Hippotherapy and therapeutic horseback riding (THR) improve postural control and balance in children with cerebral palsy (CP), say authors of a meta-analysis published in Developmental Medicine and Child Neurology. Although the generalization of the findings may be restricted by the relatively small sample size, say the authors, the results clearly demonstrate that riding therapy is indicated to improve postural control and balance in children with CP.
For this review, relevant studies were identified by systematic searches of multiple online databases from the inception of the database through May 2010. Studies were included if they fulfilled the following criteria: (1) quantitative study design; (2) investigation of the effect of hippotherapy or THR on postural control or balance; and (3) inclusion of children and adults with CP in the study group. The selected articles were rated for methodological quality. The treatment effect was coded as a dichotomous outcome (positive effect or no effect) and quantified by odds ratio (OR). The pooled treatment effect was calculated using a random-effects model. Meta-regression of the effect size was performed against study covariates, including study size, publication date, and methodological quality score.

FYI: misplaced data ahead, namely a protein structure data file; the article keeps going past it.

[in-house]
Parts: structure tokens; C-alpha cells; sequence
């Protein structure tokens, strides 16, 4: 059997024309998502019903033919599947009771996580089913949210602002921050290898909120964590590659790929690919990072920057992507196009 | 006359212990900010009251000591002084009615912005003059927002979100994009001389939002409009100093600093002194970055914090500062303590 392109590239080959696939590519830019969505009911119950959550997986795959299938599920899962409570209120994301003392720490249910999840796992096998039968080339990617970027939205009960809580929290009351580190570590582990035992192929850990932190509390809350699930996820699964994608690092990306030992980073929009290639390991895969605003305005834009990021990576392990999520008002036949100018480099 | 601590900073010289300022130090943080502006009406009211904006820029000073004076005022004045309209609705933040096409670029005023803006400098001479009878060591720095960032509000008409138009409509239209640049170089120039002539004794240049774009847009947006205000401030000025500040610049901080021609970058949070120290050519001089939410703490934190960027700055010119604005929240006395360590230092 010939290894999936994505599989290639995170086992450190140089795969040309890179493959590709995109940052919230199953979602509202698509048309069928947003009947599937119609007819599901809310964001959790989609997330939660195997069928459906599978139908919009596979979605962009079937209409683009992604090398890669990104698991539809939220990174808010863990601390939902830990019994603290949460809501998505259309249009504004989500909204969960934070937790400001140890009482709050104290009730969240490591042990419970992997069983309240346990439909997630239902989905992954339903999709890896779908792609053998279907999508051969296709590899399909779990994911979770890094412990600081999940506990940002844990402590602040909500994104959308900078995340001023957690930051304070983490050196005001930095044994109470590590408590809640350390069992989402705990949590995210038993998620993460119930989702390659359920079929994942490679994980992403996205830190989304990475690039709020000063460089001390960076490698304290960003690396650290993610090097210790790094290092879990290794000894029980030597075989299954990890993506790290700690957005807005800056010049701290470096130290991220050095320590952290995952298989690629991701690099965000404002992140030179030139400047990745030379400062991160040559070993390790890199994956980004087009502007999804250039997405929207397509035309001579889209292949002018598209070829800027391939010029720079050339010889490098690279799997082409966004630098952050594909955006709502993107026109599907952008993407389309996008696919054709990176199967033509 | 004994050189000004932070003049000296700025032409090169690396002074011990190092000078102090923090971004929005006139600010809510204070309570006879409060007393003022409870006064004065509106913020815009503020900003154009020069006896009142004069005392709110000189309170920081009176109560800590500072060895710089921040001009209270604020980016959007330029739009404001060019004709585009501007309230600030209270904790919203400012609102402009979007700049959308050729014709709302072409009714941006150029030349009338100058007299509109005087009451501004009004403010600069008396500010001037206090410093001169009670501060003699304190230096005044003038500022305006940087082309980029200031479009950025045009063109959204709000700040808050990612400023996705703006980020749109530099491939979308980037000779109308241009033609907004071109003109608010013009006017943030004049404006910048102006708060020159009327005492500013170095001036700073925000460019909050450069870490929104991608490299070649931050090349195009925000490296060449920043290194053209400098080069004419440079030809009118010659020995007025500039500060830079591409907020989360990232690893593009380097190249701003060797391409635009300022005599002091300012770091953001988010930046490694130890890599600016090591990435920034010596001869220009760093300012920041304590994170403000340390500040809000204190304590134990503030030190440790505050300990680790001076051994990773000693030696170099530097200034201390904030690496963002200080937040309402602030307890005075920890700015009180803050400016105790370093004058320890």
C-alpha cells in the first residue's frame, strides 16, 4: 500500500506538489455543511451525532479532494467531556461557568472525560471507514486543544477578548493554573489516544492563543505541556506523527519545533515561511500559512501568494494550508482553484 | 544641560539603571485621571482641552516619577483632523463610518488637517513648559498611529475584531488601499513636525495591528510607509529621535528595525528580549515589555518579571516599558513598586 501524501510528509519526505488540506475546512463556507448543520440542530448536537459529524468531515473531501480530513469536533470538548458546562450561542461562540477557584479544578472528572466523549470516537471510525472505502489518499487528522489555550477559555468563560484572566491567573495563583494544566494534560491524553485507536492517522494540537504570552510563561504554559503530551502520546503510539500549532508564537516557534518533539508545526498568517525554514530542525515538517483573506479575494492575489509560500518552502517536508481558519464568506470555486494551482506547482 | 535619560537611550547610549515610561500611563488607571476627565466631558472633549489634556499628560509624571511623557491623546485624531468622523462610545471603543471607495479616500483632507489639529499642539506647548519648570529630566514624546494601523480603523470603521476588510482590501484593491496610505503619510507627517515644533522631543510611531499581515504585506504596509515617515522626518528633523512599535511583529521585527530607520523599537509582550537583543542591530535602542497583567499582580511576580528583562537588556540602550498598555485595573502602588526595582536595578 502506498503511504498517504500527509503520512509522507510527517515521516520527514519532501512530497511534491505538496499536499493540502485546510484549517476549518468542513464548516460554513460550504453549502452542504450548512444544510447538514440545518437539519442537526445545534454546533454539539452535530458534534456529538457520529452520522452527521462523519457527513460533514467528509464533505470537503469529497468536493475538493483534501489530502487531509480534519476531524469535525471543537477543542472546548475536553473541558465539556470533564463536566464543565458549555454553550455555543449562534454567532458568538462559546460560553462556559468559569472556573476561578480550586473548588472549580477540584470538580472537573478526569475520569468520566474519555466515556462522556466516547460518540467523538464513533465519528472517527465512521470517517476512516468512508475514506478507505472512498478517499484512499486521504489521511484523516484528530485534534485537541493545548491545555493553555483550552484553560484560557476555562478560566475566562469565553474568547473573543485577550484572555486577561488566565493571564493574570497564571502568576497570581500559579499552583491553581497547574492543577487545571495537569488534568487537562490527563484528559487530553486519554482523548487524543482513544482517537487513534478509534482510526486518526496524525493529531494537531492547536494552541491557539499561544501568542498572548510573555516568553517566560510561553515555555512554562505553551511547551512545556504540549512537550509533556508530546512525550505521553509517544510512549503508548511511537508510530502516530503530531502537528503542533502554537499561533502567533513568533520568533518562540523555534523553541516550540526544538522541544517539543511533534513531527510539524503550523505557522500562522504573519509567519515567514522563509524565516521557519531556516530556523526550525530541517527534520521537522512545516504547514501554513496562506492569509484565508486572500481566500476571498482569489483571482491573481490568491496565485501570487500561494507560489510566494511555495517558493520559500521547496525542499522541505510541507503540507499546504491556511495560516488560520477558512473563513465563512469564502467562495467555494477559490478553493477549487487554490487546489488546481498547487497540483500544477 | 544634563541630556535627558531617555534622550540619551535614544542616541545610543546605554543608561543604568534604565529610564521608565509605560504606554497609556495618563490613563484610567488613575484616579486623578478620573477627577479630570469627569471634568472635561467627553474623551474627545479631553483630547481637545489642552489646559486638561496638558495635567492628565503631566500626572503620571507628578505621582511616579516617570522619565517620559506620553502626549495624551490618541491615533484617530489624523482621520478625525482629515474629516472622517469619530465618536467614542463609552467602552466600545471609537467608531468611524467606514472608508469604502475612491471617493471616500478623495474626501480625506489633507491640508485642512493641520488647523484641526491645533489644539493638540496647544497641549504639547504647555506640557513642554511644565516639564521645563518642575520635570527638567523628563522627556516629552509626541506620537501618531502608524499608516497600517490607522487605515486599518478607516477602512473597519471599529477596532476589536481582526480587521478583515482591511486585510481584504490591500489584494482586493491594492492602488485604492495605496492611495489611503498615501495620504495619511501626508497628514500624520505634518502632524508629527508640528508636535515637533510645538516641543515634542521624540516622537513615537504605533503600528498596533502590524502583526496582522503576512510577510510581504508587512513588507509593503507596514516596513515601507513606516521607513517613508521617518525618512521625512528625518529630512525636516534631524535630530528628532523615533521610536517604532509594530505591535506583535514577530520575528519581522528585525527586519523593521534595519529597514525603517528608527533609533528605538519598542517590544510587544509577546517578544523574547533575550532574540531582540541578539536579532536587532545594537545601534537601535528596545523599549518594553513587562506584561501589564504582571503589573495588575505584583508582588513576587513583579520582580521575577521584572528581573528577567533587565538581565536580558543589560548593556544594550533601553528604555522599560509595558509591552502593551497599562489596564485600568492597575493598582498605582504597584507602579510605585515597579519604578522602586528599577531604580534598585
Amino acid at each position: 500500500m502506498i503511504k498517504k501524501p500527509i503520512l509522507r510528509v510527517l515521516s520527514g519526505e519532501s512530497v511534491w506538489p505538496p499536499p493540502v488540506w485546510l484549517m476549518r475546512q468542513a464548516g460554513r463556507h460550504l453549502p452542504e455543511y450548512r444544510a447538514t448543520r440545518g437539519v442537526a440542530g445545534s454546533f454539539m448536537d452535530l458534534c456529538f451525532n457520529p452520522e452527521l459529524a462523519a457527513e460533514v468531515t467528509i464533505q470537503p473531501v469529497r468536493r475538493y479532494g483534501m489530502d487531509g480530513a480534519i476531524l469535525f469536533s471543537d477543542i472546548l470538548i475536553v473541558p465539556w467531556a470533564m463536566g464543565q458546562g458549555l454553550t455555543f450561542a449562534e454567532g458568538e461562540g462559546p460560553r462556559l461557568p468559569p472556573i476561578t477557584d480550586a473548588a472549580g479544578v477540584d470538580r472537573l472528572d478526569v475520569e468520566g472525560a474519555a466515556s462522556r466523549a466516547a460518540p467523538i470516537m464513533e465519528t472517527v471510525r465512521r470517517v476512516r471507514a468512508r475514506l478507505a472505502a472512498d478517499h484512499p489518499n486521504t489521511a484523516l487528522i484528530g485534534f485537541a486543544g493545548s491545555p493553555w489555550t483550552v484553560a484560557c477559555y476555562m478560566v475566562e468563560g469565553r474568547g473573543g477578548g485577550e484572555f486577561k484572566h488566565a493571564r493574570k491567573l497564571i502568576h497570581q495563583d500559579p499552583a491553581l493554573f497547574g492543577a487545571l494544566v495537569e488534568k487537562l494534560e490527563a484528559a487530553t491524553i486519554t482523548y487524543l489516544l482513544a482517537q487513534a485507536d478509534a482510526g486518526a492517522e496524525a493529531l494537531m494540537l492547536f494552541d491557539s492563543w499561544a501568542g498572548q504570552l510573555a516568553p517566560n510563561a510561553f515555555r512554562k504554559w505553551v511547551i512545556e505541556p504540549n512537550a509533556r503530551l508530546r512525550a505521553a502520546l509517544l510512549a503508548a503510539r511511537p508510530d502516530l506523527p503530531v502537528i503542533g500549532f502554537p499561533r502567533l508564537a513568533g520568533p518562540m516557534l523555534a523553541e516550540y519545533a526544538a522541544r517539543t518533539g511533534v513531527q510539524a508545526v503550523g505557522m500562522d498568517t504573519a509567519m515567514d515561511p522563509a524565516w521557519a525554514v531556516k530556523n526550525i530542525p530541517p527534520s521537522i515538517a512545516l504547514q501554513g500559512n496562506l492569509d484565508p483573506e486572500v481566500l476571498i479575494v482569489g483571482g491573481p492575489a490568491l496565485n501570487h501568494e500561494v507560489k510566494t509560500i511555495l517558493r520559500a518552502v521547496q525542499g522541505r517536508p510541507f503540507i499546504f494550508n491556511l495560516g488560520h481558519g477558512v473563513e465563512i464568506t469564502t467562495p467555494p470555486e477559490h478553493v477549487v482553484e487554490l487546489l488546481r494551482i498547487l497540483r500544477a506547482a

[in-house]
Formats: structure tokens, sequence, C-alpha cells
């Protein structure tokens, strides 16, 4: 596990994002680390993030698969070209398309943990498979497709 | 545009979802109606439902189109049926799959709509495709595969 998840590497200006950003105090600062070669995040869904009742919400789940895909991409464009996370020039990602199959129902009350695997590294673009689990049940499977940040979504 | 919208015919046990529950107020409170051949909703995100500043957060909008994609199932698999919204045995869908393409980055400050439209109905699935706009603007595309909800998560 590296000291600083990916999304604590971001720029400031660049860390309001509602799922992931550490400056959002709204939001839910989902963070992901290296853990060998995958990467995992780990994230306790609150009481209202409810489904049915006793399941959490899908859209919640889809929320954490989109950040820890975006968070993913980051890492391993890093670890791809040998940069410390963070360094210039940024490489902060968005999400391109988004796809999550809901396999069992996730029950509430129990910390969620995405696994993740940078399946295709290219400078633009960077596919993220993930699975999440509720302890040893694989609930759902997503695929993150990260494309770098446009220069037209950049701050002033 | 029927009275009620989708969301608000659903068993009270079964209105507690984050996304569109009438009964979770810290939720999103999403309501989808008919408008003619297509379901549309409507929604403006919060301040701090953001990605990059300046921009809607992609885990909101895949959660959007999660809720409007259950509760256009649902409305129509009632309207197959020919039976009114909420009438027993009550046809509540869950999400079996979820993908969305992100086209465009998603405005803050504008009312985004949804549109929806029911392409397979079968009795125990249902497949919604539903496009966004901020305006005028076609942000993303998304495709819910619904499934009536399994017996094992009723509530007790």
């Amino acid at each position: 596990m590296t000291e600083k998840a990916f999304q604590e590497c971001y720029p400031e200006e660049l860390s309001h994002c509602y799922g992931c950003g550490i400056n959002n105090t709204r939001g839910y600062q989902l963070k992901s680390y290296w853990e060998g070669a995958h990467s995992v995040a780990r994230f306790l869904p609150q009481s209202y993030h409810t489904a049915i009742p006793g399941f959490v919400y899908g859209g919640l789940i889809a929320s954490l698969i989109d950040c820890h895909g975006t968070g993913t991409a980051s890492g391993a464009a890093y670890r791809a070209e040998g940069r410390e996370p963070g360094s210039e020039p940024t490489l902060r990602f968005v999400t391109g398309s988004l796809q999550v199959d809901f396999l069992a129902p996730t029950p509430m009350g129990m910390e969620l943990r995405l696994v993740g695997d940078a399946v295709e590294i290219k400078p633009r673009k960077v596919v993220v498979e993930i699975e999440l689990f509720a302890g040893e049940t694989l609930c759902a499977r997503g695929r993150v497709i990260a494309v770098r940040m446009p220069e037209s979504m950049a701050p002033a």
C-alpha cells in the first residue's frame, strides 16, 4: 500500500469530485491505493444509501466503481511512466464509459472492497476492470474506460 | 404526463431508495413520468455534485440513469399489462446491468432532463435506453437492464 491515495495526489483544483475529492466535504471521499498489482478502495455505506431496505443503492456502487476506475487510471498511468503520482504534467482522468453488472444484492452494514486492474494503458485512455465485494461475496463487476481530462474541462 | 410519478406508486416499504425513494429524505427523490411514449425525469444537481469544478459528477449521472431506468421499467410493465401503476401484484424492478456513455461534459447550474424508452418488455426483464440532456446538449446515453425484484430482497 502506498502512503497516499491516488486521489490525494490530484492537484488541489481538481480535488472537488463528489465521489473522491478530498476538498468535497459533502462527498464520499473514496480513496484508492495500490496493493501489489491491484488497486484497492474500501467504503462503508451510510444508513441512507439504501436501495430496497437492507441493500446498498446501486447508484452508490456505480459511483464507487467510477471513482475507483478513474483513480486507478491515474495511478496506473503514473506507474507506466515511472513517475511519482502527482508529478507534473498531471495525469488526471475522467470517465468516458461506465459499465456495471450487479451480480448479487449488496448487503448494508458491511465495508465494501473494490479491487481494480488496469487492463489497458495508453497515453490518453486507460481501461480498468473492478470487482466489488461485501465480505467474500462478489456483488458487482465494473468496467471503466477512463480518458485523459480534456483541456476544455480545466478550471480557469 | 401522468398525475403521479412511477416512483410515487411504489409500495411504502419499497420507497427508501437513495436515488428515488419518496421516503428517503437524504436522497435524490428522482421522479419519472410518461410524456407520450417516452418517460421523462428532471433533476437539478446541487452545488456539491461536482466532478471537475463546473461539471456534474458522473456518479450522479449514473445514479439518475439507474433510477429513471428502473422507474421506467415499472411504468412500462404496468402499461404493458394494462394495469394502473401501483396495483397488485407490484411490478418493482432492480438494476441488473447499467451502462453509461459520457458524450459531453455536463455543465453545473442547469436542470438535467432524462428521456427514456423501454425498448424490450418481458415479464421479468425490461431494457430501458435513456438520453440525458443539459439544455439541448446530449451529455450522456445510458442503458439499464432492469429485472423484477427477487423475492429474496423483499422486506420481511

From 77 identified studies, 10 met the inclusion criteria. Two were excluded because they did not include a comparison group. Therapy was found to be effective in 76 out of 84 children with CP included in the intervention groups. The comparison groups comprised 89 children—50 non-disabled and 39 with CP. A positive effect was shown in 21 of the children with CP in the comparison group regardless of the activity undertaken (ie physical therapy, occupational therapy, sitting on a barrel, or in an artificial saddle). The pooled effect size estimate was positive (OR 25.41), demonstrating a statistically significant effectiveness of hippotherapy or THR in children with CP. Meta-regression of study characteristics revealed no study-specific factors.
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